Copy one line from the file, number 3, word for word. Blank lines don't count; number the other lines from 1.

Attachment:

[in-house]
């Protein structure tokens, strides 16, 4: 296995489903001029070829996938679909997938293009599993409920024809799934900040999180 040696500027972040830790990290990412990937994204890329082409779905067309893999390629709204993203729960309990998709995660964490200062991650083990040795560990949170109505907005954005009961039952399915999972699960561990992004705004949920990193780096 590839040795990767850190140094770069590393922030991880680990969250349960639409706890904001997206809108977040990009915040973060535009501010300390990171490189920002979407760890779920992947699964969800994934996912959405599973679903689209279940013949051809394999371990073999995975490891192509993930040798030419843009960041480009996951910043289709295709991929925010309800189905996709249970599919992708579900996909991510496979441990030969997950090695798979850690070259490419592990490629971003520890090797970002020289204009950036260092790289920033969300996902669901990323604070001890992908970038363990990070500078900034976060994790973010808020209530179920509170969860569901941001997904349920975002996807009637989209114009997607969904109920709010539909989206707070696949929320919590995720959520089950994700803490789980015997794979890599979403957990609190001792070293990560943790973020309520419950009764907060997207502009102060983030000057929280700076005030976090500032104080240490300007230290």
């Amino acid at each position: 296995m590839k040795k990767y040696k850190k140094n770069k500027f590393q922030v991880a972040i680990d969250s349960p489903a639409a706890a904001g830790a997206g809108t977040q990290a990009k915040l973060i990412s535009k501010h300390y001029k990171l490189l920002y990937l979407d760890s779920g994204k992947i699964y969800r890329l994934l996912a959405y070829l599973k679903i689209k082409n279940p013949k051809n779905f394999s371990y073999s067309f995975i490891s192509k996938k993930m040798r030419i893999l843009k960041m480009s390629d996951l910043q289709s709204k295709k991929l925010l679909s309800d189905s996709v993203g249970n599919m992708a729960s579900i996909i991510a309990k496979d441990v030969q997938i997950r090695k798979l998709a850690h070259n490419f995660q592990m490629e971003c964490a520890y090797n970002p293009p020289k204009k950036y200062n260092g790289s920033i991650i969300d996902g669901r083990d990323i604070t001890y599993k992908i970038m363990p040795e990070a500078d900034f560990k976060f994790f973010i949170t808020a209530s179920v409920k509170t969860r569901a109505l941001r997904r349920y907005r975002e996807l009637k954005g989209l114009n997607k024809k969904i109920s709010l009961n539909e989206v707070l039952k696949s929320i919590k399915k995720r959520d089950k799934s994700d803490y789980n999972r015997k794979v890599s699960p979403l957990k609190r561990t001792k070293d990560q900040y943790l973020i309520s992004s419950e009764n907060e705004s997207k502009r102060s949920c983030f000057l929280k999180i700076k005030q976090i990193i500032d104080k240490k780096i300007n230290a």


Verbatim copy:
């Amino acid at each position: 296995m590839k040795k990767y040696k850190k140094n770069k500027f590393q922030v991880a972040i680990d969250s349960p489903a639409a706890a904001g830790a997206g809108t977040q990290a990009k915040l973060i990412s535009k501010h300390y001029k990171l490189l920002y990937l979407d760890s779920g994204k992947i699964y969800r890329l994934l996912a959405y070829l599973k679903i689209k082409n279940p013949k051809n779905f394999s371990y073999s067309f995975i490891s192509k996938k993930m040798r030419i893999l843009k960041m480009s390629d996951l910043q289709s709204k295709k991929l925010l679909s309800d189905s996709v993203g249970n599919m992708a729960s579900i996909i991510a309990k496979d441990v030969q997938i997950r090695k798979l998709a850690h070259n490419f995660q592990m490629e971003c964490a520890y090797n970002p293009p020289k204009k950036y200062n260092g790289s920033i991650i969300d996902g669901r083990d990323i604070t001890y599993k992908i970038m363990p040795e990070a500078d900034f560990k976060f994790f973010i949170t808020a209530s179920v409920k509170t969860r569901a109505l941001r997904r349920y907005r975002e996807l009637k954005g989209l114009n997607k024809k969904i109920s709010l009961n539909e989206v707070l039952k696949s929320i919590k399915k995720r959520d089950k799934s994700d803490y789980n999972r015997k794979v890599s699960p979403l957990k609190r561990t001792k070293d990560q900040y943790l973020i309520s992004s419950e009764n907060e705004s997207k502009r102060s949920c983030f000057l929280k999180i700076k005030q976090i990193i500032d104080k240490k780096i300007n230290a």